The project aims to derive the results in soil health improvement and grain yield response by using two different forms of Nitrogen (N), i.e., Organic N (Leguminous crops + Crop Rotation) and Synthetic N (Urea). Upon its completion, the project will also aim to deliver the cost-benefit analysis of the two different strategies over the period of two years.
Because of N-mining by continuous cropping, the current application rate of N-fertiliser to dryland crops, ~45 kg N/ha, will need to double in about five decades if yields are to be maintained and nitrogen use efficiency (NUE) is not improved. If the current value of NUE (44%) is not improved, the cost of inefficient fertiliser use will increase in proportion to the amount applied and will increase relatively more than the total cost of crop production, even if the per-unit price of fertiliser does not increase.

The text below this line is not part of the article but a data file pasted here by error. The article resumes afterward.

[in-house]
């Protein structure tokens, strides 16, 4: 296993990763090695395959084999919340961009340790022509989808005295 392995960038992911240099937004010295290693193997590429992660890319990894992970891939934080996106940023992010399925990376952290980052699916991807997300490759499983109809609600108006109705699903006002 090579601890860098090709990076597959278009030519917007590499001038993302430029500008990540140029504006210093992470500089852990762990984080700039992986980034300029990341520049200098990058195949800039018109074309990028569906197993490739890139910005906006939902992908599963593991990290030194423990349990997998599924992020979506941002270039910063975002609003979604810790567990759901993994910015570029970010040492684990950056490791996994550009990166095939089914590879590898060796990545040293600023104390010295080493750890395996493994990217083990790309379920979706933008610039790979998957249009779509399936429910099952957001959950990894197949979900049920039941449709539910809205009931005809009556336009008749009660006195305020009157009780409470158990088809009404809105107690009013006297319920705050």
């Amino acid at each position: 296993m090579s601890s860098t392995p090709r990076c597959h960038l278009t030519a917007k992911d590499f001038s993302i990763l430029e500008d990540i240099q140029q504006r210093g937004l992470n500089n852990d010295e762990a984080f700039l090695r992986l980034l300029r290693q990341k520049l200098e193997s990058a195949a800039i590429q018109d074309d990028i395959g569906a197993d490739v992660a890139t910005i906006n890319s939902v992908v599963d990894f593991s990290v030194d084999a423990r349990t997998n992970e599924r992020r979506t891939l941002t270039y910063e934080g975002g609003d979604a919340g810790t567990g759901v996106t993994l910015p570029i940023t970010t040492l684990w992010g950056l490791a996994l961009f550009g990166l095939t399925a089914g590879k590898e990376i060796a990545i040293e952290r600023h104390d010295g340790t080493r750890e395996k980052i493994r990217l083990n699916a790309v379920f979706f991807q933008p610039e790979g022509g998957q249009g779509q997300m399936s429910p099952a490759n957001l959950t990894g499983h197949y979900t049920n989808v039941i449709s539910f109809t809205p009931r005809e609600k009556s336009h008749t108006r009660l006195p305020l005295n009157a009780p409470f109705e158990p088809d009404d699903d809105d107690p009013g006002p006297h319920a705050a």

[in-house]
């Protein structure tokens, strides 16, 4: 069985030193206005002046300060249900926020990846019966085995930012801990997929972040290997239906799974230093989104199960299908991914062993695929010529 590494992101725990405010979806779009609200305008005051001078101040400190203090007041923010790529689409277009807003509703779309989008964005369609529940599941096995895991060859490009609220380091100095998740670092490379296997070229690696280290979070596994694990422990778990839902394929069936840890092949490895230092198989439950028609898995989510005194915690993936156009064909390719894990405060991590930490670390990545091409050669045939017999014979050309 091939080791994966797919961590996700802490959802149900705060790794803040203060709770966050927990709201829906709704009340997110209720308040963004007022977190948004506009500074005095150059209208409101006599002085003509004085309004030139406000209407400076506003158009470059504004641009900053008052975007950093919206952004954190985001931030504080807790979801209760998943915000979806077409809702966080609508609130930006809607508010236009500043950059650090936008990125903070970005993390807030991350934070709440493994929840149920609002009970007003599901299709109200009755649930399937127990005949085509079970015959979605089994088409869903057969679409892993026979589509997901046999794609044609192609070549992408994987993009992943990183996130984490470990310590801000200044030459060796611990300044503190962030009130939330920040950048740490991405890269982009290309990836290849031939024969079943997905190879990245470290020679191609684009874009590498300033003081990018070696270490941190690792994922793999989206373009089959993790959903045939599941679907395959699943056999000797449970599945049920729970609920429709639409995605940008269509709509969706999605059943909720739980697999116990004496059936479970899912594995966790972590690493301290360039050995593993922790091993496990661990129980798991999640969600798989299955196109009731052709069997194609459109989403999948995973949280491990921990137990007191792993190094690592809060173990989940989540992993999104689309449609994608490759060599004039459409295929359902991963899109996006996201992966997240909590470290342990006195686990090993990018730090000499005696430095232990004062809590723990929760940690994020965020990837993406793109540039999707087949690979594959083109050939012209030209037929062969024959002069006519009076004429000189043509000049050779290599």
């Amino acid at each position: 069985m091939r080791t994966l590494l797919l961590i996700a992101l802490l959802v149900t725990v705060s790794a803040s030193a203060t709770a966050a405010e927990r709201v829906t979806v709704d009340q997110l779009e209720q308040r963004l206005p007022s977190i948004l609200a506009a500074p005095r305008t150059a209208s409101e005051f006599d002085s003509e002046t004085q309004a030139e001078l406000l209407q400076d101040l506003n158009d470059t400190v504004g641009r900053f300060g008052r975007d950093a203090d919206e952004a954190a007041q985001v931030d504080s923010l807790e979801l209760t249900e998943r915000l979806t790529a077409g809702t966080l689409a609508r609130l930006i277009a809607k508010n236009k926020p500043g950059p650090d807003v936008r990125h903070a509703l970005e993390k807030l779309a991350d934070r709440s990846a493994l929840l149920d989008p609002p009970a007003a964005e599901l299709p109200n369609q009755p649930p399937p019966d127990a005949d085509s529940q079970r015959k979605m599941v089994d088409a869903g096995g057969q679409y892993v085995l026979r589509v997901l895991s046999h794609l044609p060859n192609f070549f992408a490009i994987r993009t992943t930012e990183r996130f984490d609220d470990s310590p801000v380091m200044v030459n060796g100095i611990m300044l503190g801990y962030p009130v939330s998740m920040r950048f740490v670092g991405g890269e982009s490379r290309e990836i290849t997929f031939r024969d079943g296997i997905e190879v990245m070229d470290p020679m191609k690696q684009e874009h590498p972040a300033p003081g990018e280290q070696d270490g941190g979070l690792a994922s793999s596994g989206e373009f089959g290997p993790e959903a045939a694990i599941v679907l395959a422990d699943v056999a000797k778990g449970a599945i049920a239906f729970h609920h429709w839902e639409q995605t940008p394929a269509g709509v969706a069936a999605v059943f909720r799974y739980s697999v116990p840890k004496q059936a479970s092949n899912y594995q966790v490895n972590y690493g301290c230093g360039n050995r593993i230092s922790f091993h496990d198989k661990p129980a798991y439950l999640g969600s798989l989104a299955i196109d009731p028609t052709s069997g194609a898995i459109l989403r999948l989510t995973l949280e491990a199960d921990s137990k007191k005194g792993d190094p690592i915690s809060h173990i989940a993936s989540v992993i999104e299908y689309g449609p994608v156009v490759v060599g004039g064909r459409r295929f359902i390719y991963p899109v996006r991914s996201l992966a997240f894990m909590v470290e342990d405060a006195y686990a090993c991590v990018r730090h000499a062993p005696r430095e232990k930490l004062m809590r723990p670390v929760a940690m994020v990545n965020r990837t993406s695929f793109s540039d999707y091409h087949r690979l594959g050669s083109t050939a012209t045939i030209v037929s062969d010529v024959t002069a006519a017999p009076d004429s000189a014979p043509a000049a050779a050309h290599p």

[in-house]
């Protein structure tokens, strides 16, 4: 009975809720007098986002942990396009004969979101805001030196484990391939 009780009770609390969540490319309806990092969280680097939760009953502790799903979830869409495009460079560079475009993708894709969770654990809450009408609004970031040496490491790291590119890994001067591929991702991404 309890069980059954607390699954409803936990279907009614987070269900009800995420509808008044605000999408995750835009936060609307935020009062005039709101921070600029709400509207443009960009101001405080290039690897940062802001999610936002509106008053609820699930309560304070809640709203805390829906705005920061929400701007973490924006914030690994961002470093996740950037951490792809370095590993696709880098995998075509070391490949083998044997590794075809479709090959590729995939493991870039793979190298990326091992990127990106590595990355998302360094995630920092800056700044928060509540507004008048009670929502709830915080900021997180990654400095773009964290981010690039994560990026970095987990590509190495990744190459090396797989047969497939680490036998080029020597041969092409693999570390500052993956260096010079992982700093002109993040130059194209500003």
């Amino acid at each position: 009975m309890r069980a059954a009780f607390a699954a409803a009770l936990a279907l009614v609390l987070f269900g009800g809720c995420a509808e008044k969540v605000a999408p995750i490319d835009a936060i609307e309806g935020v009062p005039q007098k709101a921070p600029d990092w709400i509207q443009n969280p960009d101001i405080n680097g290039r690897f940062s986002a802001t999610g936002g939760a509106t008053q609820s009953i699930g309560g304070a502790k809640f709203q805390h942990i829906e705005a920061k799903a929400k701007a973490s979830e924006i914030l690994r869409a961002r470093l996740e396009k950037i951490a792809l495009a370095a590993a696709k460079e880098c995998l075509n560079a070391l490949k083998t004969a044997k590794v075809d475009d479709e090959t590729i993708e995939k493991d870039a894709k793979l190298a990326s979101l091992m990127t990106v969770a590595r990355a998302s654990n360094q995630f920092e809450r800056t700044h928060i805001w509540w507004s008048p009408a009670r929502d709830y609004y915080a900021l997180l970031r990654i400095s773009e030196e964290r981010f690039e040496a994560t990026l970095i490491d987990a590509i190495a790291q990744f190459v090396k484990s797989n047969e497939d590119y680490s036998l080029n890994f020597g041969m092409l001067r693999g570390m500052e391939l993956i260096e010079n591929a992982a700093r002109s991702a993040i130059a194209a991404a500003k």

Growers in the Central West of NSW have identified a high level of interest in comparing bagged N to grown N and the impact it could have on yield, gross margins and soil health. This project will provide locally relevant information that supports local needs and help farmers participate and build confidence to try new practices on their properties, with clear environmental and economic benefits.
This project is a partnership between University of Southern Queensland, University of New England, and Central West Farming Systems.